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Attenuation of the effects of corticosteroids on declarative memory with lamotrigine.

Author(s): Brown ES, Wolfshohl J, Shad MU, Vazquez M, Osuji IJ

Affiliation(s): Department of Psychiatry, University of Texas Southwestern Medical Center, Dallas, TX 75390-8849, USA. Sherwood.Brown@UTSouthwestern.edu

Publication date & source: 2008-09, Neuropsychopharmacology., 33(10):2376-83. Epub 2007 Nov 14.

Publication type: Randomized Controlled Trial; Research Support, N.I.H., Extramural; Research Support, Non-U.S. Gov't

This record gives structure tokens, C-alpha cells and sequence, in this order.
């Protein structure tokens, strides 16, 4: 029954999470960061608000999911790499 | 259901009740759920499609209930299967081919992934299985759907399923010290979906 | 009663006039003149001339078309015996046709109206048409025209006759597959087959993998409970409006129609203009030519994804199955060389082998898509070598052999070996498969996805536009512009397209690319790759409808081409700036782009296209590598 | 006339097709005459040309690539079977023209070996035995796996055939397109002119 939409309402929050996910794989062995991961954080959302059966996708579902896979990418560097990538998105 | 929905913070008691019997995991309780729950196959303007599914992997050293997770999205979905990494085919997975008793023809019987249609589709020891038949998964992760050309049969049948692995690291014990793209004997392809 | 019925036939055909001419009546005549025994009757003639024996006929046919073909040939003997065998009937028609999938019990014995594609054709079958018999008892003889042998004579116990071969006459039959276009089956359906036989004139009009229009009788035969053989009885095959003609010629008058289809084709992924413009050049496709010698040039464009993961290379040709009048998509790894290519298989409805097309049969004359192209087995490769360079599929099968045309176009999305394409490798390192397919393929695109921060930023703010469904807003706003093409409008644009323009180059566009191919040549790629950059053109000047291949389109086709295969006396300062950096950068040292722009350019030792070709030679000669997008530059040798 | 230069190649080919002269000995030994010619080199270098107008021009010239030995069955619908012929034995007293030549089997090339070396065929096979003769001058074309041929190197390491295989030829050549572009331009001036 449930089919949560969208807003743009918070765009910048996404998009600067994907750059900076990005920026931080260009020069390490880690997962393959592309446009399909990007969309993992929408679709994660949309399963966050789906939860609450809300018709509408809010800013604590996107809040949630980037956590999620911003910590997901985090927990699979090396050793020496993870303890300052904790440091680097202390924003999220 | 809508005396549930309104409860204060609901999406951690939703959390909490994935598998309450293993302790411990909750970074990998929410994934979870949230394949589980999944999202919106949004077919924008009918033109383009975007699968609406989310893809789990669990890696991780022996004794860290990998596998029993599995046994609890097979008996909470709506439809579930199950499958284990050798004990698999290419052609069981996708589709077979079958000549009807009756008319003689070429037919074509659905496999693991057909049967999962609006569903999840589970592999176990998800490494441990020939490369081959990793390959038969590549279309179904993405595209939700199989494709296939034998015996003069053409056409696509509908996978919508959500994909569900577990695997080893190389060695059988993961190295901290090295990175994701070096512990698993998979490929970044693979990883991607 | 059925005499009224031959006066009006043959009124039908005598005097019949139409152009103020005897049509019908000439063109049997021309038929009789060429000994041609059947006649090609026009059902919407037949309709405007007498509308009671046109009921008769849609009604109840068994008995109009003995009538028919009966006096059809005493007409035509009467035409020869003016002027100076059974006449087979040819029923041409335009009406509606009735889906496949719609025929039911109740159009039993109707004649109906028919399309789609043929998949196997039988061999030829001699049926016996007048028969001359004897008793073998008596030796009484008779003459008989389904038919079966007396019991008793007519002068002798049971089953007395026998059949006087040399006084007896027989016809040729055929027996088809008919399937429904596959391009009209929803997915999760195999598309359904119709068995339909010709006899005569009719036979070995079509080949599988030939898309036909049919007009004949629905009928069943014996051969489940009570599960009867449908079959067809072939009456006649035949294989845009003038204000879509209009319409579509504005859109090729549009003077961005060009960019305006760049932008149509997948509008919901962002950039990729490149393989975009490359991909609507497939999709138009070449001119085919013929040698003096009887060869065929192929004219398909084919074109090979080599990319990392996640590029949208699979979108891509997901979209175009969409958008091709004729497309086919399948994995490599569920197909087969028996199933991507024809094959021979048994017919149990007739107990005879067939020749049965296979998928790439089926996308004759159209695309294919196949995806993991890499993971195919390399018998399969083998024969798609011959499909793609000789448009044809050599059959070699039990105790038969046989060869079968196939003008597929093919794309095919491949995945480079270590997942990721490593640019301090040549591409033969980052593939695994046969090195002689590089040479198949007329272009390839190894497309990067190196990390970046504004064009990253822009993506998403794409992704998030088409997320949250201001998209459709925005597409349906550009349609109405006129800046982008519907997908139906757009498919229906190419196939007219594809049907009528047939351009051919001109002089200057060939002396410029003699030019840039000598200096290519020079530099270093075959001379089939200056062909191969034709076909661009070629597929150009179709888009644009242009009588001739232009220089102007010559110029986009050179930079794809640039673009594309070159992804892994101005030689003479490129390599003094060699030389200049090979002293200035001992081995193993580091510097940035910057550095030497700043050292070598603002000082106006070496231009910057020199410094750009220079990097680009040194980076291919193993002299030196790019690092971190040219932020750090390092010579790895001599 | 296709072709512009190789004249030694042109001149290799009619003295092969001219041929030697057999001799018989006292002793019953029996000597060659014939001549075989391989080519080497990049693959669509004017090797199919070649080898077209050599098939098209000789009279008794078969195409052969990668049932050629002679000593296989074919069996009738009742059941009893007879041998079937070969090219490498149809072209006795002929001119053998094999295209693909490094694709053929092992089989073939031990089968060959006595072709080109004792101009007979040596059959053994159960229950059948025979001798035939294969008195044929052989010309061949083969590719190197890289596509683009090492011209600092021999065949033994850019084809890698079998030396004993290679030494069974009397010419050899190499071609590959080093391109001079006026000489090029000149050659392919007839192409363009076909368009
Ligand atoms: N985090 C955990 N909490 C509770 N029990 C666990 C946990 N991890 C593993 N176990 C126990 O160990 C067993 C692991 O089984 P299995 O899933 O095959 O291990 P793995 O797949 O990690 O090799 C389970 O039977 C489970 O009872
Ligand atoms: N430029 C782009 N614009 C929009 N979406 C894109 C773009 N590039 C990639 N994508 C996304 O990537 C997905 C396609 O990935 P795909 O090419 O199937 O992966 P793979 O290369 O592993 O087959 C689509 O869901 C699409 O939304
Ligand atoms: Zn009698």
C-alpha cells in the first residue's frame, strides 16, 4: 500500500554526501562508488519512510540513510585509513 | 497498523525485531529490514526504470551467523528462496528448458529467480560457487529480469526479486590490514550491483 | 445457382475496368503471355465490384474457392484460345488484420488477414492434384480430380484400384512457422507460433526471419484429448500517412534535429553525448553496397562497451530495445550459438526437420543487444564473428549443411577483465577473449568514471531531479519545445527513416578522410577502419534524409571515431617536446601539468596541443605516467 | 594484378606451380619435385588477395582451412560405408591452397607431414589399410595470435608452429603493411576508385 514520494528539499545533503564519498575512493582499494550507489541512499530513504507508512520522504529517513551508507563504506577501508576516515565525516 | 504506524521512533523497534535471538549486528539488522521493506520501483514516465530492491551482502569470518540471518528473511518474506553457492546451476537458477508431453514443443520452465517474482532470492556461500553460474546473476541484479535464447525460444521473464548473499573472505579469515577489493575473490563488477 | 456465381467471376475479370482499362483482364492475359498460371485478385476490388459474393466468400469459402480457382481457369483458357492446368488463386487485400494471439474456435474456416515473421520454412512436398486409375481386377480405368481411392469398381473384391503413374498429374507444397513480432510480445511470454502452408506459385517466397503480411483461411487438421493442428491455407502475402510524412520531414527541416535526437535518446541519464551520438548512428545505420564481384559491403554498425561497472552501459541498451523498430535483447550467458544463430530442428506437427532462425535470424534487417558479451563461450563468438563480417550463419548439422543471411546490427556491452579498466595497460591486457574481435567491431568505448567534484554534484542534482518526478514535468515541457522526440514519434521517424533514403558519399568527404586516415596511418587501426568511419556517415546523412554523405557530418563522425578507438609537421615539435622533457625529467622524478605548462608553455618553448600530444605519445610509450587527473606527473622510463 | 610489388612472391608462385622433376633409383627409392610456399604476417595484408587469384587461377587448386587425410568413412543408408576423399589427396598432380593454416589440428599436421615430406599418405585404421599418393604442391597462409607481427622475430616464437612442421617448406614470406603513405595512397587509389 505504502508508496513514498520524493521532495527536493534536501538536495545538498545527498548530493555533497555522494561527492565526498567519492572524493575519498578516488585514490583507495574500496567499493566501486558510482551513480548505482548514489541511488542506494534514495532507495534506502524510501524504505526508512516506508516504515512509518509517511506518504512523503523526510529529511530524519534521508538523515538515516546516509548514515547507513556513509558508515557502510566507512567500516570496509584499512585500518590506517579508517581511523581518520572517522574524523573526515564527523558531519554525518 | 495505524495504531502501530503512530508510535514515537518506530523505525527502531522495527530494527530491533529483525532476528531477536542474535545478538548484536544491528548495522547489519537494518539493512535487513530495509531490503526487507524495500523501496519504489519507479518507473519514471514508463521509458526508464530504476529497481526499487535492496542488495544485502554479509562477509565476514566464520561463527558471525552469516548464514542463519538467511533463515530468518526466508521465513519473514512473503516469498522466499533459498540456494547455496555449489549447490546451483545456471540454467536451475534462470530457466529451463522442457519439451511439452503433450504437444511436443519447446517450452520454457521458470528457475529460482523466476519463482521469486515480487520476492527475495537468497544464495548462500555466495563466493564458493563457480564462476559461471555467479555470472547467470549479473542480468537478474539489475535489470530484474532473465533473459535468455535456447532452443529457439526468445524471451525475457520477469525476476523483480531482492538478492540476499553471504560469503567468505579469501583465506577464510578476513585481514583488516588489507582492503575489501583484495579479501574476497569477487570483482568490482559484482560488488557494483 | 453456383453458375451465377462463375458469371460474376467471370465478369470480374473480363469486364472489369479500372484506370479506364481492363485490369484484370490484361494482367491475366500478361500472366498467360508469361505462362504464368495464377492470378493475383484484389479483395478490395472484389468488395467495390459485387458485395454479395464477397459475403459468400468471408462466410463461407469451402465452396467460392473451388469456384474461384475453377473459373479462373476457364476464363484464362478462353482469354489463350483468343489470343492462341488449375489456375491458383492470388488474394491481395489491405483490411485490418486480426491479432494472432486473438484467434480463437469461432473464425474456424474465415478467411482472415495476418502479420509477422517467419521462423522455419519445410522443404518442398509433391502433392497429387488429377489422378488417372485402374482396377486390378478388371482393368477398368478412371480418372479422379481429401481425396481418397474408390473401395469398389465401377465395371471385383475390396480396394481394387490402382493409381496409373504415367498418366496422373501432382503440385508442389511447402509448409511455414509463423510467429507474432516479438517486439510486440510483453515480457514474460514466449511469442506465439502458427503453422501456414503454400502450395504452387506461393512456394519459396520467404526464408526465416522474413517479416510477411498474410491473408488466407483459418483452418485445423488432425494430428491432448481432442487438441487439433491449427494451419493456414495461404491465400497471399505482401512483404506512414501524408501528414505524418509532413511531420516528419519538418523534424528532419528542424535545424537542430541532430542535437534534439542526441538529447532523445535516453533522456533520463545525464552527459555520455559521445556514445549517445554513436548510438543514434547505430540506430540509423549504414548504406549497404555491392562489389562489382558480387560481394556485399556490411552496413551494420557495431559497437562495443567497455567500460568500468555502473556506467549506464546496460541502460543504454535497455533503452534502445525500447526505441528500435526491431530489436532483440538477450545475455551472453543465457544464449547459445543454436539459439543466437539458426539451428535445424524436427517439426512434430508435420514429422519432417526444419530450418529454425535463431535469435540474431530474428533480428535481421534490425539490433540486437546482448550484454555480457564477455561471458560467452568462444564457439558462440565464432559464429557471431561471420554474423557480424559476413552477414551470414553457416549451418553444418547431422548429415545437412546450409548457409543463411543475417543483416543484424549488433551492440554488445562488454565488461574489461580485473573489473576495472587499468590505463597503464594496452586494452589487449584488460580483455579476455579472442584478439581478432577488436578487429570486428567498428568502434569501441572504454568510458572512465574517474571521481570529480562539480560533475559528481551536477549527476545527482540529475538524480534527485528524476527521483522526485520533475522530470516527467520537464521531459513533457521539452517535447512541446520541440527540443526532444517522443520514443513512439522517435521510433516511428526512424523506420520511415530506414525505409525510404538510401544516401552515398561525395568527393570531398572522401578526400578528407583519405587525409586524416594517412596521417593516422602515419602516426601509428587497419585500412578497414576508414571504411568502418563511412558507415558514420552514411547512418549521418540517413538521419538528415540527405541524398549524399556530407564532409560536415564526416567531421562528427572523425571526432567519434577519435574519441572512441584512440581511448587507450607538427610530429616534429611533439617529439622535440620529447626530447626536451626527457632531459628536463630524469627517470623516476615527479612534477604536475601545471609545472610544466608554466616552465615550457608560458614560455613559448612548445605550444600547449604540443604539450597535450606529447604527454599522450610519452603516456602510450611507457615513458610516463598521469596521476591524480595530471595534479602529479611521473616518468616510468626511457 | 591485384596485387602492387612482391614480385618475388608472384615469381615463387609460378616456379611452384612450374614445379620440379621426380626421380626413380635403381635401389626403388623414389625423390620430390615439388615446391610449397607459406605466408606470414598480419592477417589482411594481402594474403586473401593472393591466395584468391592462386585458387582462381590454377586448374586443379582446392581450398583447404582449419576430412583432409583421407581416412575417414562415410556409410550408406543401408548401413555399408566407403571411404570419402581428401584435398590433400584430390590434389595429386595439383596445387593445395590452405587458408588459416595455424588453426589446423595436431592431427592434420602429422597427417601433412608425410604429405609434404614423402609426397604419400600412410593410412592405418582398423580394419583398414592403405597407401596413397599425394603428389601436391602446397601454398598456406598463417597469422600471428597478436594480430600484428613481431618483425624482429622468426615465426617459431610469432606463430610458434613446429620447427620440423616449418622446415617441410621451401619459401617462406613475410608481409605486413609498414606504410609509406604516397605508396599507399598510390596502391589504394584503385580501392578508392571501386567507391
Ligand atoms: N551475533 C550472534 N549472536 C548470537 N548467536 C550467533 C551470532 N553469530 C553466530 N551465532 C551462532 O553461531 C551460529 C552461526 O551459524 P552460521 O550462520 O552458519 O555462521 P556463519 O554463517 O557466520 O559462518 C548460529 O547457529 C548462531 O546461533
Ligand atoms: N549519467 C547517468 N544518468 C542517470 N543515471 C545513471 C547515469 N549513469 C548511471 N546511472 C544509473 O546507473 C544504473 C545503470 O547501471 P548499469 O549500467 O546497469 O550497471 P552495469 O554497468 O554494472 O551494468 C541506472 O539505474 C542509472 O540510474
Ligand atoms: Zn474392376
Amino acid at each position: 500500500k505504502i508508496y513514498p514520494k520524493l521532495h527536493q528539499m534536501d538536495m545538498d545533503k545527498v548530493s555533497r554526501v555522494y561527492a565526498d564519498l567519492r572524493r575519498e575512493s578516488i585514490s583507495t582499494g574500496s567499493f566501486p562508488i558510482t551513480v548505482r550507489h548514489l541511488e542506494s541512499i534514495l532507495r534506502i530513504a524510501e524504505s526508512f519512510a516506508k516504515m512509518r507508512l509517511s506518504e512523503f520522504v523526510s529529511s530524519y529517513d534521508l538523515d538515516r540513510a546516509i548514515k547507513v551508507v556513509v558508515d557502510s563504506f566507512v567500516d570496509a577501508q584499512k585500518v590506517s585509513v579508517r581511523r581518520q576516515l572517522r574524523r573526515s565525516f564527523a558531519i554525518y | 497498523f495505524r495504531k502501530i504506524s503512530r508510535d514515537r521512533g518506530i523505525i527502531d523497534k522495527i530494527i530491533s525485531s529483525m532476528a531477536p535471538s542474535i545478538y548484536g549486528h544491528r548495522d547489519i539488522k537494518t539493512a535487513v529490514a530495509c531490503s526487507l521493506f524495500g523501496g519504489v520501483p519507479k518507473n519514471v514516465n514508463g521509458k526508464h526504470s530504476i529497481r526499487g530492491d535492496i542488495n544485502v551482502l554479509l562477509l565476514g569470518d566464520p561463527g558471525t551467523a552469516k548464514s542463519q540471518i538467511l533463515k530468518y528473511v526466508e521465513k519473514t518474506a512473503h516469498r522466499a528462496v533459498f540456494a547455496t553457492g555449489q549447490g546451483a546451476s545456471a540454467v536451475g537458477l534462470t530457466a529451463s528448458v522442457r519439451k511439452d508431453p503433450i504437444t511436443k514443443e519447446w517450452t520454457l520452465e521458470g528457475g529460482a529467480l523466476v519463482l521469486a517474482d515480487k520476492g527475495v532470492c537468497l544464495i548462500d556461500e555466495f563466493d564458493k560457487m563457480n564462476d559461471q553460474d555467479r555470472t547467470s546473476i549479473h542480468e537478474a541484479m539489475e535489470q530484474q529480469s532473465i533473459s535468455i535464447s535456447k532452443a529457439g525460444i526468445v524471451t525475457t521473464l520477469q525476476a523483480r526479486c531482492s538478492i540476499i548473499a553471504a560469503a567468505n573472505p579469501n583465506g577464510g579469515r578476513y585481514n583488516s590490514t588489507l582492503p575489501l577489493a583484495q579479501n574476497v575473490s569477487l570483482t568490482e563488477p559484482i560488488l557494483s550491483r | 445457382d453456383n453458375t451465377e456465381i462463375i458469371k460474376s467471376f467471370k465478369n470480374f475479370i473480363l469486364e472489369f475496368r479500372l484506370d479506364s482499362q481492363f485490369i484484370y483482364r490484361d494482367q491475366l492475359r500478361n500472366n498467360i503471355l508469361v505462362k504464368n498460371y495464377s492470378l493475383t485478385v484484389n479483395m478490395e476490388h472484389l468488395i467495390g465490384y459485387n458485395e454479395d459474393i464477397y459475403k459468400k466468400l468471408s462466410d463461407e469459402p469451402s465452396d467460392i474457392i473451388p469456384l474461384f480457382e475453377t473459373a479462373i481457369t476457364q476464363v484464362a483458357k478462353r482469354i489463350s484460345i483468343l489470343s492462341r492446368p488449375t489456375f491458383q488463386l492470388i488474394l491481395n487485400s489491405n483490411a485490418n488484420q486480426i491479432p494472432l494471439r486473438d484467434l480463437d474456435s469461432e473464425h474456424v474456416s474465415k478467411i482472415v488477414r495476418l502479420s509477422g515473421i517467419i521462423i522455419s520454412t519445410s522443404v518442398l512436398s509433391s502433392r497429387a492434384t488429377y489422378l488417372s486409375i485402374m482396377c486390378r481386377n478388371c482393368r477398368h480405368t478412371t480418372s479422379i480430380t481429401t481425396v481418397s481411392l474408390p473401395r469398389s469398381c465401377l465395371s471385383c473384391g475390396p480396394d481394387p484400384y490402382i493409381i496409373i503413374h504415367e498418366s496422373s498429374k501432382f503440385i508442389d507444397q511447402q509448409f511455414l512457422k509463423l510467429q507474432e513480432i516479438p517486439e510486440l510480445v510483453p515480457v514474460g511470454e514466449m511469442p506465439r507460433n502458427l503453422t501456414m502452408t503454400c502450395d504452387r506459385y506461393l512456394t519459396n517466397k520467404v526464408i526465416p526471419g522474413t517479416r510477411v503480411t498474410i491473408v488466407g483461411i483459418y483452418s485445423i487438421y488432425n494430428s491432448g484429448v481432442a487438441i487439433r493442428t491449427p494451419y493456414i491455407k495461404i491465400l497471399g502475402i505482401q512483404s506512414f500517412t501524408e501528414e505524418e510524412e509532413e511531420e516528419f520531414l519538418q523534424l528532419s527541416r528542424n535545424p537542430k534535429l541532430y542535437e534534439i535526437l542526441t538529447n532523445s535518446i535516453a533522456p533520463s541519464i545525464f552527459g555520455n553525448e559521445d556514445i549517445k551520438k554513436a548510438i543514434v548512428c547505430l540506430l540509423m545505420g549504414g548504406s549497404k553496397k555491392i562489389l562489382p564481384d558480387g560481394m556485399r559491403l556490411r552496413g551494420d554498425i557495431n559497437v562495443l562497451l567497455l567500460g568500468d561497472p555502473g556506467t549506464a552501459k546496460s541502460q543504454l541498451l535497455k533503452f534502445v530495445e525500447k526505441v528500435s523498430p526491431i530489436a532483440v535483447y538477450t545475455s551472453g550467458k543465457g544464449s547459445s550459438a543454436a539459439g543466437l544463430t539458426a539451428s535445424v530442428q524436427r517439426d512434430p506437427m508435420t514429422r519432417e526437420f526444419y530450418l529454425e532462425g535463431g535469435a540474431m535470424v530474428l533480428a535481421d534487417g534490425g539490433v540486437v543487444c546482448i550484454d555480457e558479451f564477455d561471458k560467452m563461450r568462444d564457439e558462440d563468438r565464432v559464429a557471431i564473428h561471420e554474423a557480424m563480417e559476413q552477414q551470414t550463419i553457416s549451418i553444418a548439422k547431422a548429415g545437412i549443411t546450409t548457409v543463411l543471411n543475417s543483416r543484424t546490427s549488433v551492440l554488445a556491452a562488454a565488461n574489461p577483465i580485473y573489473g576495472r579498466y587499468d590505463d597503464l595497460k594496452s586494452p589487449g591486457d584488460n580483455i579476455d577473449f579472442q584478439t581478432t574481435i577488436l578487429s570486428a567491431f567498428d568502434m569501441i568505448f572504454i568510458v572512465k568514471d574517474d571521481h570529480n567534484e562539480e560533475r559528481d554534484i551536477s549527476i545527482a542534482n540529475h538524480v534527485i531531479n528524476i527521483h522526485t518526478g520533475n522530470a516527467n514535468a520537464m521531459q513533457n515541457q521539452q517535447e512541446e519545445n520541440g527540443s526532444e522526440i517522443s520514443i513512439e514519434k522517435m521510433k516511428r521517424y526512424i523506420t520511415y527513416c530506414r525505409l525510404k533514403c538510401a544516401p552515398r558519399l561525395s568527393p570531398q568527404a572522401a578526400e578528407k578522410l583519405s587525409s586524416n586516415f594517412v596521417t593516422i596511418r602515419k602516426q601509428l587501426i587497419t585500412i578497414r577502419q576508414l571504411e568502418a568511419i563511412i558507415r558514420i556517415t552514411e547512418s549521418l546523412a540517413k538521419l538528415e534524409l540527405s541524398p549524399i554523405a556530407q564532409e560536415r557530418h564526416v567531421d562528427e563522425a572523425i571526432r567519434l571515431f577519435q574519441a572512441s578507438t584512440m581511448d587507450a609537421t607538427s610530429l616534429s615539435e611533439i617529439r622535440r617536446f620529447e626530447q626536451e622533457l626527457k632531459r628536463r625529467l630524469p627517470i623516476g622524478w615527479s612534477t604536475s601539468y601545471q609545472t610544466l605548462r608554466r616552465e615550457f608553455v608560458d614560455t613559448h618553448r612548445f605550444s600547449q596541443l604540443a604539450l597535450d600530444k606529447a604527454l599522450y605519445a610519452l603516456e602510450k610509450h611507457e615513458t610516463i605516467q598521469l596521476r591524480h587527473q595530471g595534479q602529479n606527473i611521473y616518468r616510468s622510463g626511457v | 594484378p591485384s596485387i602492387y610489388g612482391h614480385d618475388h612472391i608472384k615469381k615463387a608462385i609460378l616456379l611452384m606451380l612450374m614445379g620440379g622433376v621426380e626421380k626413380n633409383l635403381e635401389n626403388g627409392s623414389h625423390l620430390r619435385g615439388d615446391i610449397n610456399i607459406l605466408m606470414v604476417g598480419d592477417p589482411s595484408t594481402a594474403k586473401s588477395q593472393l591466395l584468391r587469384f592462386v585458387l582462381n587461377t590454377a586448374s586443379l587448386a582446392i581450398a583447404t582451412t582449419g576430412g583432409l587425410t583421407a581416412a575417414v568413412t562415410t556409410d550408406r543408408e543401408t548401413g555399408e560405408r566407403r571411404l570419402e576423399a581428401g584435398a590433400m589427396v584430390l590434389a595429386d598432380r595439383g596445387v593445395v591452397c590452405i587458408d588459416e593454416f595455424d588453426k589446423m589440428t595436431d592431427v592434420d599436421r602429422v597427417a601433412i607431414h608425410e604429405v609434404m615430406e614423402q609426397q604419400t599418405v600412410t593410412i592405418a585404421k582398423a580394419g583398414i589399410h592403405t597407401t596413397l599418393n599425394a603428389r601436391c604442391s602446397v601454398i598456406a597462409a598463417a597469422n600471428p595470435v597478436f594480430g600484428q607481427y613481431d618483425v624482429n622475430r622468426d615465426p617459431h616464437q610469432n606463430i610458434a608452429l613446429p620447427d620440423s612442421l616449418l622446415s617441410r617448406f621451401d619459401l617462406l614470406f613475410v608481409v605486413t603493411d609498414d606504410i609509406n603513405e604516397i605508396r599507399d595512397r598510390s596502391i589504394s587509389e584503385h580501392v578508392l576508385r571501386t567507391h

An extensive animal literature suggests that excessive corticosteroid exposure is associated with changes in memory and the hippocampus. Agents that decrease glutamate attenuate corticosteroid effects on the hippocampus. Minimal data are available on preventing or reversing corticosteroid effects on the human hippocampus. We previously reported that open-label lamotrigine was associated with significant improvement in declarative memory in corticosteroid-treated patients. We now examine the impact of 24 weeks of randomized, placebo-controlled lamotrigine therapy on declarative memory (primary aim) and hippocampal volume (secondary aim) in 28 patients (n=16 for lamotrigine, n=12 for placebo) taking prescription corticosteroids. All participants with data from at least one postbaseline assessment (n=9 for lamotrigine, n=11 for placebo) were included in the analysis. Declarative memory was assessed with the Rey Auditory Verbal Learning Test (RAVLT) at baseline and weeks 12 and 24. Hippocampal and total brain volumes were manually traced from MRI scans obtained at baseline and week 24. On the basis of an ANCOVA analysis, total words learned on the RAVLT at exit were significantly greater in the lamotrigine group (n=8, missing data or dropouts n=8) compared to the placebo group (n=11, dropout n=1). RAVLT scores in the lamotrigine group increased from mildly impaired to average range. Hippocampal volume changes were small in both lamotrigine (n=7) and placebo (n=7) groups during the 24-week assessment period and between-group differences were not significant. Results suggest that lamotrigine may improve declarative memory in patients taking prescription corticosteroids although differential dropout rate in the two groups is a concern.

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